Figure 4: The relationship between Environmentally-weighted Material Consumption (EMC) and Domestic Material Consumption (DMC)

The relationship between Environmentally-weighted Material Consumption (EMC) and Domestic Material Consumption (DMC)

Source: Van der Voet, E, van Oers,L., Moll, S., Schütz, H., Bringezu, S., de Bruyn, S., Sevenster, M., Warringa, G. (2005): Policy Review on Decoupling: Development of indicators to assess decoupling of economic development and environmental pressure in the EU-25 and AC-3 countries. CML report 166, Leiden: Institute of environmental sciences (CML), Leiden: Leiden University, Department Industrial Ecology, 2005

The European Commission had asked scientists from Leiden University, CE Solutions and the Wuppertal Institute to assess the linkage between the weight of resources and the environmental impacts of resource use. The question was whether the absolute amount of resource use expressed in tonnes with the indicator Domestic Material Consumption would correlate with impacts assessed with the methodology of Life Cycle Assessment (LCA). For this purpose a new indicator was developed; the so-called EMC (Environmentally-weighted Material Consumption) which integrates LCA-based assessments. The EMC considers a selection of 32 base materials and weighted 13 quantifiable categories of impacts. The shares of each country are normalized against the global impact of each equally weighted impact category.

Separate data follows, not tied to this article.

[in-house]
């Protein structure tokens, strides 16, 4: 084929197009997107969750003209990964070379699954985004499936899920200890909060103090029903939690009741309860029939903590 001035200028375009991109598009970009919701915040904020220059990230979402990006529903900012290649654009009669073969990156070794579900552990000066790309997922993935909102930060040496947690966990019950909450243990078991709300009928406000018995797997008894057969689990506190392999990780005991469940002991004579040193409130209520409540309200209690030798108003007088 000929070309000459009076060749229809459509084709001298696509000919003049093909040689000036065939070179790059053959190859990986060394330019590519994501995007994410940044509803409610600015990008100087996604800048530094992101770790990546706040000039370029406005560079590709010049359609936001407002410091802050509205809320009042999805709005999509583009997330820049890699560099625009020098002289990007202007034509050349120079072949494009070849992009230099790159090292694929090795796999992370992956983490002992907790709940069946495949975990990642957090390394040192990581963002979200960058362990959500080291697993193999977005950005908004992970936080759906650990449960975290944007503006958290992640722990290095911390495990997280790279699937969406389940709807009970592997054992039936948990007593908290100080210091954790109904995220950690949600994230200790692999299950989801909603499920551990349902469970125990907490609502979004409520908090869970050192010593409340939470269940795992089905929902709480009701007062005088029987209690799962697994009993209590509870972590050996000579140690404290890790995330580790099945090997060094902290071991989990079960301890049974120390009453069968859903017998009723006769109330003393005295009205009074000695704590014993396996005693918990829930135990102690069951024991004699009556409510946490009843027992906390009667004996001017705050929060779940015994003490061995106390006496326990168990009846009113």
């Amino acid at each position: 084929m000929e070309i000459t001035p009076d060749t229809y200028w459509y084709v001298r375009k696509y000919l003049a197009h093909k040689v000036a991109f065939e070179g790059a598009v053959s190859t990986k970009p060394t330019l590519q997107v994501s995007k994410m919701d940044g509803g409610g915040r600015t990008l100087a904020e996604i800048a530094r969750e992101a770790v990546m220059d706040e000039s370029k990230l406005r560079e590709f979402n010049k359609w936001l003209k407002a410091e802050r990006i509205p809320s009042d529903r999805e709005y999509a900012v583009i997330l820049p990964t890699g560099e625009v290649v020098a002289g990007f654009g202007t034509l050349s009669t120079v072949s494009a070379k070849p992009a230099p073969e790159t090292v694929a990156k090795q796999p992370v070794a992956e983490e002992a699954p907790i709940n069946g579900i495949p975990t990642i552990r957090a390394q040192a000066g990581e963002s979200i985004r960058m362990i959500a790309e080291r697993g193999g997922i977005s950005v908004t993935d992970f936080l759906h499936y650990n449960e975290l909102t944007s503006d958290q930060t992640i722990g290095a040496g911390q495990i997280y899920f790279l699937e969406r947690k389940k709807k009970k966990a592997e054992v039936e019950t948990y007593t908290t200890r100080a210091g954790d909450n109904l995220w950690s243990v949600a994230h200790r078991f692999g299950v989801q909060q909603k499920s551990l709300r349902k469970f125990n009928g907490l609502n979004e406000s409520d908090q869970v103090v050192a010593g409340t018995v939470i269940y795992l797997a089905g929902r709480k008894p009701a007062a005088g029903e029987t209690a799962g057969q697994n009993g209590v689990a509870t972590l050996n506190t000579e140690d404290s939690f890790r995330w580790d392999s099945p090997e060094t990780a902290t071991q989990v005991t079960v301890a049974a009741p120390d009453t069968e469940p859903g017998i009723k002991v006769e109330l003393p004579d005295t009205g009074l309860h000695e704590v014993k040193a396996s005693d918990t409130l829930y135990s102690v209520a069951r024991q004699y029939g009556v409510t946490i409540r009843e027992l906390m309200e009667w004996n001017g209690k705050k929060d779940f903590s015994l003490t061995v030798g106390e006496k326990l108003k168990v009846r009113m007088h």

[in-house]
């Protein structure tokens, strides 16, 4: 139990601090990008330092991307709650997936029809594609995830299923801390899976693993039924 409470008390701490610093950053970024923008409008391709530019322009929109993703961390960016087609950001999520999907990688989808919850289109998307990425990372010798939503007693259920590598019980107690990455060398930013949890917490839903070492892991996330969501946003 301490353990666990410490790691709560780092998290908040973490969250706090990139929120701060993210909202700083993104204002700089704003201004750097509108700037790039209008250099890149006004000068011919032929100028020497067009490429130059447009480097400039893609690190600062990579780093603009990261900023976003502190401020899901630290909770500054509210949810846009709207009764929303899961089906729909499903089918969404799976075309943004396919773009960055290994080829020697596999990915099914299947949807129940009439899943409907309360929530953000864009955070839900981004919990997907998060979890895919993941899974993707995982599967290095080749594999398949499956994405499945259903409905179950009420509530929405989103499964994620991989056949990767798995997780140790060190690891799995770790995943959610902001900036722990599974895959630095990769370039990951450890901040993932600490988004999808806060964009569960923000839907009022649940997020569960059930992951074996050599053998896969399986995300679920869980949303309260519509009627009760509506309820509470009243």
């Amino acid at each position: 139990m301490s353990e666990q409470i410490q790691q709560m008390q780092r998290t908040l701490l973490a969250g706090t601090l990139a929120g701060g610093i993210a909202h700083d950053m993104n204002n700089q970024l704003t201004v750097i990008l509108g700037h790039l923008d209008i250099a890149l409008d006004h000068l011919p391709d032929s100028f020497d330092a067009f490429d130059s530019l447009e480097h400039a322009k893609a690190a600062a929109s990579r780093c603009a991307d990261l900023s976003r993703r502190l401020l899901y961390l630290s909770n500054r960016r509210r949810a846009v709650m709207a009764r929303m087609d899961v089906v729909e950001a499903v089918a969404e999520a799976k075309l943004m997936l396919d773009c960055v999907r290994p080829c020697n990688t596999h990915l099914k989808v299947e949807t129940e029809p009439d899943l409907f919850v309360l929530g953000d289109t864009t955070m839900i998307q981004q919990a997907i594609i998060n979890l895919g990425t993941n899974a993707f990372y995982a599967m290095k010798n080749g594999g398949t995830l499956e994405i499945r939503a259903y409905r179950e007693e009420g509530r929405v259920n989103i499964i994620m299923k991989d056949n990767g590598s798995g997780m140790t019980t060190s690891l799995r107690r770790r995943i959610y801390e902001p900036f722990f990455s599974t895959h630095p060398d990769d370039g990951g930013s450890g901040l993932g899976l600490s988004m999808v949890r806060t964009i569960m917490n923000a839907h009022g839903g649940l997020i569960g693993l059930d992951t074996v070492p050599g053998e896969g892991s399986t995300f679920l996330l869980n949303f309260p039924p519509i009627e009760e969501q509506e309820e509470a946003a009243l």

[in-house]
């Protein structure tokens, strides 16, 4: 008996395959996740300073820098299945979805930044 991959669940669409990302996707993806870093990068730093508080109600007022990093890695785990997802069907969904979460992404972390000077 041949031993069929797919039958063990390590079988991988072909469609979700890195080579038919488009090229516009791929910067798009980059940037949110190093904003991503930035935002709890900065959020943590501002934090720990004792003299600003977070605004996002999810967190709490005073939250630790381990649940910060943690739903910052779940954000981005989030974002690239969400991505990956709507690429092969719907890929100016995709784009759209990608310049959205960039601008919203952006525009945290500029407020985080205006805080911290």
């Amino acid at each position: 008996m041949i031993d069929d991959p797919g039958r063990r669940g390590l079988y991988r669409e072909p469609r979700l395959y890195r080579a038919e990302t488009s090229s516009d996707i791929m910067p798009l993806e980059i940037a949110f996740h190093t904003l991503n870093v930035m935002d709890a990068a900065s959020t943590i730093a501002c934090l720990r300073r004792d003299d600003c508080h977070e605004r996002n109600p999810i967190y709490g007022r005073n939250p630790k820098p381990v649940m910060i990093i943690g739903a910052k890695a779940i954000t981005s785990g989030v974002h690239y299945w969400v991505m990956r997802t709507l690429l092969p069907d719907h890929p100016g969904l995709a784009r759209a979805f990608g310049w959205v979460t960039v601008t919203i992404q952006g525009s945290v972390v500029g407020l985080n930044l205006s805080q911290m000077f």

Thus, the graph shows the correlation between the amount of Domestic Material Consumption and environmental impacts. It seems plausible, however, that the use of certain resources causes more environmental impacts than others. Until methodologies for modelling and aggregating environmental impacts over Europe as a whole has been developed to an acceptable level for all pressures and impacts, it may be possible to make use of proxy indicators. In the case of using fossil fuels as an energy source, a strong link is already established between carbon dioxide emissions and climate change which demonstrates that our emissions of CO2 already exceed sustainability thresholds. The life-cycle of many other material resources, e.g. metals (iron, steel, copper etc.) and other minerals (cement, ceramics, glass etc.), may be dominated by impacts resulting from fossil energy use. A first prioritisation of resource use in terms of overall environmental impact could potentially be based on primary energy use and other key environmental pressures.